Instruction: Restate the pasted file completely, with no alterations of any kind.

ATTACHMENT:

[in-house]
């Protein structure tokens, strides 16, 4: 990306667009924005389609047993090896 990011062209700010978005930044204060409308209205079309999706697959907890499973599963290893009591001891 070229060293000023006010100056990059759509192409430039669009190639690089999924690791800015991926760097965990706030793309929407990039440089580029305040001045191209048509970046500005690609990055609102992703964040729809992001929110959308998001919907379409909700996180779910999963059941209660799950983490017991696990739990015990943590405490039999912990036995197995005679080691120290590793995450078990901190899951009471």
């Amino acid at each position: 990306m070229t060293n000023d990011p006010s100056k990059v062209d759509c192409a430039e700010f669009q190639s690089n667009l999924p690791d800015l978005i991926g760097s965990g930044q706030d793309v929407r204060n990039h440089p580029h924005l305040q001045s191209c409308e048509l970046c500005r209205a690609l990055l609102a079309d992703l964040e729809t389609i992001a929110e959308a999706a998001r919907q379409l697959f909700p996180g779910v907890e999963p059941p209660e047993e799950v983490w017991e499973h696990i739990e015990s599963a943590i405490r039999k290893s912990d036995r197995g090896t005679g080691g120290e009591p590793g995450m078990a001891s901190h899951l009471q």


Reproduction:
[in-house]
């Protein structure tokens, strides 16, 4: 990306667009924005389609047993090896 990011062209700010978005930044204060409308209205079309999706697959907890499973599963290893009591001891 070229060293000023006010100056990059759509192409430039669009190639690089999924690791800015991926760097965990706030793309929407990039440089580029305040001045191209048509970046500005690609990055609102992703964040729809992001929110959308998001919907379409909700996180779910999963059941209660799950983490017991696990739990015990943590405490039999912990036995197995005679080691120290590793995450078990901190899951009471």
């Amino acid at each position: 990306m070229t060293n000023d990011p006010s100056k990059v062209d759509c192409a430039e700010f669009q190639s690089n667009l999924p690791d800015l978005i991926g760097s965990g930044q706030d793309v929407r204060n990039h440089p580029h924005l305040q001045s191209c409308e048509l970046c500005r209205a690609l990055l609102a079309d992703l964040e729809t389609i992001a929110e959308a999706a998001r919907q379409l697959f909700p996180g779910v907890e999963p059941p209660e047993e799950v983490w017991e499973h696990i739990e015990s599963a943590i405490r039999k290893s912990d036995r197995g090896t005679g080691g120290e009591p590793g995450m078990a001891s901190h899951l009471q």